The Associated Press this morning profiled Democratic efforts across the country to ensure access to the polls for all eligible voters - and Republican efforts to restrict that access in order to win elections.
Maine Republicans, like those in many other states, rabidly oppose expanding Medicaid under the President's Affordable Care Act. So a recent study by the non-partisan Kaiser Family Foundation (and confirmed by the conservative Heritage Foundation), which found that "Maine would save $690 million over the next 10 years if the state expanded eligibility," is a serious political problem for them. It's so much of a problem, in fact, that "Republicans have since attempted to discredit the study" by claiming "that the study is based on every state participating in expansion... so the study, and the savings, are flawed."
What's "flawed" is the GOP logic in this case, as it is with most Republican objections to Medicaid expansion: As a Kaiser spokesperson points out, Texas rejecting Medicaid has no impact on the savings Maine would realize by accepting it. But if Maine Republicans are under the impression, at least, that obstructing implementation of Obamacare will increase the cost of health care (which, despite missing the mark in this instance, is true overall), then why are Maine Republicans obstructing implementation of Obamacare?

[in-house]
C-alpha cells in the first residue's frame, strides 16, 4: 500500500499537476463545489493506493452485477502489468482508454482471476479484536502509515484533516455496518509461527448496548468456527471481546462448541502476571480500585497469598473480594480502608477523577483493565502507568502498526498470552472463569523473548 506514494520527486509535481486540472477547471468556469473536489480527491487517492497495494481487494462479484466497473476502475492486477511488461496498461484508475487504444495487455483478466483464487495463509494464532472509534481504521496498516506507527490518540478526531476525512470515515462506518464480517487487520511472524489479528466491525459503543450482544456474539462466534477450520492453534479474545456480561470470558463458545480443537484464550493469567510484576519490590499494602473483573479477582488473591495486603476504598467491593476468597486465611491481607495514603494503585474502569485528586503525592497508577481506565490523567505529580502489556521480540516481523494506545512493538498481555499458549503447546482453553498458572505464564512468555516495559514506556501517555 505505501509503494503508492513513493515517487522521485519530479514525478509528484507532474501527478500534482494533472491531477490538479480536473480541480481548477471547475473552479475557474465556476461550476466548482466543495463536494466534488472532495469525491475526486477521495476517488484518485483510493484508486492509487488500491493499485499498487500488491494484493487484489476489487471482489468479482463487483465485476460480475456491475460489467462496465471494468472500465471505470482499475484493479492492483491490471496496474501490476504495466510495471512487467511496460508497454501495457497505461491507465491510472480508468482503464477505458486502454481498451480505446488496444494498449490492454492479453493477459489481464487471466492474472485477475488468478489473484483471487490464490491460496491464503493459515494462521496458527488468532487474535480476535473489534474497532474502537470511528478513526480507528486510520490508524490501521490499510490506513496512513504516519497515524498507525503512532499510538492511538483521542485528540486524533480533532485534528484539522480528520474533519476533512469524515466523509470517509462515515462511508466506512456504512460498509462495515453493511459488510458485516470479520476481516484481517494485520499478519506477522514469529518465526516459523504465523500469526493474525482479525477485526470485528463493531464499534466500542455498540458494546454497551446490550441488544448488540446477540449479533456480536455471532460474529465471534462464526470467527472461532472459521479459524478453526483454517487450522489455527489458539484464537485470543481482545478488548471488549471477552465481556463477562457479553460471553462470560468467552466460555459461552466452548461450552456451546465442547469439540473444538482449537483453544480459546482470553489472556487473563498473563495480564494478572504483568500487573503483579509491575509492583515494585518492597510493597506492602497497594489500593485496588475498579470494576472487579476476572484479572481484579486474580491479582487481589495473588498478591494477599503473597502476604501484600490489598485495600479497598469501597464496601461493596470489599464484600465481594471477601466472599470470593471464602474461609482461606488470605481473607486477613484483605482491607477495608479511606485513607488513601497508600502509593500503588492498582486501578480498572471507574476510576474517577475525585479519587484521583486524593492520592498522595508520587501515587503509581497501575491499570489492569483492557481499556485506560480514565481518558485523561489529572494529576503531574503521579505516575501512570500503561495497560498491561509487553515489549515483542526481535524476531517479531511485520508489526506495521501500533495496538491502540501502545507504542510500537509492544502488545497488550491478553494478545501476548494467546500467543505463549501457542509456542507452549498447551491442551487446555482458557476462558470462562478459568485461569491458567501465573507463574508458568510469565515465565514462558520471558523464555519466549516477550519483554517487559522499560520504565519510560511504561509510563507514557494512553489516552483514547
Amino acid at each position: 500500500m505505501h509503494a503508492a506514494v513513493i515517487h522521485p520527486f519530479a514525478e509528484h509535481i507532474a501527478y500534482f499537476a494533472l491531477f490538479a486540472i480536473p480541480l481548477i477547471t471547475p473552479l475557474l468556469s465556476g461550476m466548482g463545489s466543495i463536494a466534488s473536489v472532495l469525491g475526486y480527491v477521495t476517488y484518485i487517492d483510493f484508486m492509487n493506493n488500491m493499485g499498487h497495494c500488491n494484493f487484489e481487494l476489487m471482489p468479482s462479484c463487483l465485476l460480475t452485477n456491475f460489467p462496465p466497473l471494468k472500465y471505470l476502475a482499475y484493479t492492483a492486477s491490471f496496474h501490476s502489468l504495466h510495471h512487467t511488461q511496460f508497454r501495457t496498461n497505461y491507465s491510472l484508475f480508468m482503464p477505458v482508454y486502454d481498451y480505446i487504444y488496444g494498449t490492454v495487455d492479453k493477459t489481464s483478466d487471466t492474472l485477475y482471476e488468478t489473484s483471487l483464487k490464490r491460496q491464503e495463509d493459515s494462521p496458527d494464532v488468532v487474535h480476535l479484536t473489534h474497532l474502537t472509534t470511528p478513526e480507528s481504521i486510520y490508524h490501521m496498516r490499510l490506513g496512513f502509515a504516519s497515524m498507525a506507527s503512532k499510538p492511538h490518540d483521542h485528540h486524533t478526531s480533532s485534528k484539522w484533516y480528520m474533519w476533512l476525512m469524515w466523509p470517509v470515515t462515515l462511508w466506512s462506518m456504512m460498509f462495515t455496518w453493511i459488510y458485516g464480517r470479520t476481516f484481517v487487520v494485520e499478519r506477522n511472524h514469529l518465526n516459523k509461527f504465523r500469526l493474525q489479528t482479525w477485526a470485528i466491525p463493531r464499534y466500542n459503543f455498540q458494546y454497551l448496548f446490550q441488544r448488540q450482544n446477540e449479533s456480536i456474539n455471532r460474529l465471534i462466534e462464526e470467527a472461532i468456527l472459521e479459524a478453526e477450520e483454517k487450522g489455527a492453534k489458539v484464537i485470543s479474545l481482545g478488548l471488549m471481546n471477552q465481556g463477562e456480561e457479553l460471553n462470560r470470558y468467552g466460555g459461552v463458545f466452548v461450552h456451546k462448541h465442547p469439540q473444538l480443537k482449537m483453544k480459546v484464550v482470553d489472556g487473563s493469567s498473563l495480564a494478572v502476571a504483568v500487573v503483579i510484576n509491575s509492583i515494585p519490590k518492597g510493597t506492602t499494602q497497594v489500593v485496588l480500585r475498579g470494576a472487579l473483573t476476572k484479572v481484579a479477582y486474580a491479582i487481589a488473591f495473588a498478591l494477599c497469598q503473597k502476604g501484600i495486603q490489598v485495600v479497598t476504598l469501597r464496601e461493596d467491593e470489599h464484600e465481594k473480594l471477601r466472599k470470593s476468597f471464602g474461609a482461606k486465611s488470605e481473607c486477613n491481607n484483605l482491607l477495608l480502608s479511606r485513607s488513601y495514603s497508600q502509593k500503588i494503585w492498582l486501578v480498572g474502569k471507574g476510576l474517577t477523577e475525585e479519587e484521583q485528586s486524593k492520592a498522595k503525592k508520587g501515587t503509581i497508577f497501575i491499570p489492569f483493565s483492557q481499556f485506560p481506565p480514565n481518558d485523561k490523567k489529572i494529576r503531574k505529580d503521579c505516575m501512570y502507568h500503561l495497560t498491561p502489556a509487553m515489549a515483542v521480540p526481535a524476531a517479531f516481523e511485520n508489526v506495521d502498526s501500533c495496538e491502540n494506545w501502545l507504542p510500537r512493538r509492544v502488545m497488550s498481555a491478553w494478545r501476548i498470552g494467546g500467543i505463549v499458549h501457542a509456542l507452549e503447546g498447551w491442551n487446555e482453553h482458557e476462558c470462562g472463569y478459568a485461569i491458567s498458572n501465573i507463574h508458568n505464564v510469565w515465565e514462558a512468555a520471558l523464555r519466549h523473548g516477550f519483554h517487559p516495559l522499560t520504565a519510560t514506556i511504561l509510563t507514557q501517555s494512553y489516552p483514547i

The AARP, the Iowa State Association of Counties, and the American Cancer Society "released a map today showing how much Iowans in each county will pay in property taxes to support the Republican alternative" to Obamacare's Medicaid expansion, according to Radio Iowa. The much-criticized GOP alternative, developed by Republican Gov. Terry Branstad, would cost Iowa taxpayers hundreds of millions of dollars more than simply expanding Medicaid, while covering tens of thousands fewer families.
But in order to make the numbers work at all, Radio Iowa notes, "The governor’s plan is financed with $85 million in local property taxes," compared to $0 in property taxes under the Senate Democrats' plan. Property taxes have been an extremely contentious issue in Iowa in recent years, and if enacted, the Republican plan to siphon property tax revenue away from local governments would further complicate efforts to provide relief. AARP provides a helpful map showing how each county's property taxpayers would be affected.
Earlier this afternoon, the Democratic-led Minnesota Senate joined the state House in passing HF 1054, to make Minnesota the 12th state in America to establish civil marriage equality.
KSTP News has the video of the final vote, including the cheers that rose up immediately thereafter (NOTE: video volume drops after the 1:10 mark):